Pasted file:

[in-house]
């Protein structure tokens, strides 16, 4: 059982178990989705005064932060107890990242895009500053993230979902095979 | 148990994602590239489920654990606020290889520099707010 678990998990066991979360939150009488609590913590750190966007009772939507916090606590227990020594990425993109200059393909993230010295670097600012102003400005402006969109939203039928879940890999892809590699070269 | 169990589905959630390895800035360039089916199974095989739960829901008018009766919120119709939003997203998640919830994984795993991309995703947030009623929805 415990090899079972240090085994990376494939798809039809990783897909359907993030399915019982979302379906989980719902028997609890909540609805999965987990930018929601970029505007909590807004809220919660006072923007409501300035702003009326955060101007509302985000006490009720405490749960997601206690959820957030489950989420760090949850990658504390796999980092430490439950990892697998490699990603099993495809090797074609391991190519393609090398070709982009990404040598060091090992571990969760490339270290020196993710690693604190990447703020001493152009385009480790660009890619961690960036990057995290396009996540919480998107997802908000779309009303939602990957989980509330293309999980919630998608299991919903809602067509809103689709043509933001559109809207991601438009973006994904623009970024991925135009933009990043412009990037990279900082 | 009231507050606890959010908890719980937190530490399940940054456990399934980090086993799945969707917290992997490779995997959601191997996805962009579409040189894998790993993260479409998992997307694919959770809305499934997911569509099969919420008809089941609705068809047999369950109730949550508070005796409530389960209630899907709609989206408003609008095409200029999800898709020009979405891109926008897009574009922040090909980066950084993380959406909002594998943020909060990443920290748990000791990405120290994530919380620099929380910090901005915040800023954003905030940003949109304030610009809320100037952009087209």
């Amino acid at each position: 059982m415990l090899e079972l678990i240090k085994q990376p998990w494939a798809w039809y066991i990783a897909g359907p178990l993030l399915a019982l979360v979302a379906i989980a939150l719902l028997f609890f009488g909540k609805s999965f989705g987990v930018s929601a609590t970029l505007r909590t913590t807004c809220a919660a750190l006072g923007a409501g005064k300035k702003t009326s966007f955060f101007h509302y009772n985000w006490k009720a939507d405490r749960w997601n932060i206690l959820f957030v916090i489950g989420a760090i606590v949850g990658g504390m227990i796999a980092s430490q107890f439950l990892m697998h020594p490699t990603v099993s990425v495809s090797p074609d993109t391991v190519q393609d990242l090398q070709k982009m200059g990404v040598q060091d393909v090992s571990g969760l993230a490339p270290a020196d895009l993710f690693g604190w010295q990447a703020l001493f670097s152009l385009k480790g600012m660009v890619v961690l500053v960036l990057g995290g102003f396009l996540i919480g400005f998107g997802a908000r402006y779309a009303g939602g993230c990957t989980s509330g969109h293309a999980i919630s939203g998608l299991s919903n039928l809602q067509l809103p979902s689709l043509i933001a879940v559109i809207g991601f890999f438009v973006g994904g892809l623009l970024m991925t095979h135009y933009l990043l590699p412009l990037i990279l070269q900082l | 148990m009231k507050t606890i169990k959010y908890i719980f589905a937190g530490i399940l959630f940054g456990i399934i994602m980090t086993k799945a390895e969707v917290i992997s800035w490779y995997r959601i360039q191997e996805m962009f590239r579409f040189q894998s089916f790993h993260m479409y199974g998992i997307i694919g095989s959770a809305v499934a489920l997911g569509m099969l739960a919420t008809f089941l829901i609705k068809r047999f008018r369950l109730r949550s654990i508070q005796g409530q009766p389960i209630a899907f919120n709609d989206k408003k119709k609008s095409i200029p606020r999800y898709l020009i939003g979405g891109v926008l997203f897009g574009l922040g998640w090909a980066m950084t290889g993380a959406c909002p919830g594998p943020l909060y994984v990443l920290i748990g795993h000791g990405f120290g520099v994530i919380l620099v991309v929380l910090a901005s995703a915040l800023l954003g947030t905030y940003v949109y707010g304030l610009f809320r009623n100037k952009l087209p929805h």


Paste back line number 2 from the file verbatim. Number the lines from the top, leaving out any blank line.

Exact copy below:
């Protein structure tokens, strides 16, 4: 059982178990989705005064932060107890990242895009500053993230979902095979 | 148990994602590239489920654990606020290889520099707010 678990998990066991979360939150009488609590913590750190966007009772939507916090606590227990020594990425993109200059393909993230010295670097600012102003400005402006969109939203039928879940890999892809590699070269 | 169990589905959630390895800035360039089916199974095989739960829901008018009766919120119709939003997203998640919830994984795993991309995703947030009623929805 415990090899079972240090085994990376494939798809039809990783897909359907993030399915019982979302379906989980719902028997609890909540609805999965987990930018929601970029505007909590807004809220919660006072923007409501300035702003009326955060101007509302985000006490009720405490749960997601206690959820957030489950989420760090949850990658504390796999980092430490439950990892697998490699990603099993495809090797074609391991190519393609090398070709982009990404040598060091090992571990969760490339270290020196993710690693604190990447703020001493152009385009480790660009890619961690960036990057995290396009996540919480998107997802908000779309009303939602990957989980509330293309999980919630998608299991919903809602067509809103689709043509933001559109809207991601438009973006994904623009970024991925135009933009990043412009990037990279900082 | 009231507050606890959010908890719980937190530490399940940054456990399934980090086993799945969707917290992997490779995997959601191997996805962009579409040189894998790993993260479409998992997307694919959770809305499934997911569509099969919420008809089941609705068809047999369950109730949550508070005796409530389960209630899907709609989206408003609008095409200029999800898709020009979405891109926008897009574009922040090909980066950084993380959406909002594998943020909060990443920290748990000791990405120290994530919380620099929380910090901005915040800023954003905030940003949109304030610009809320100037952009087209």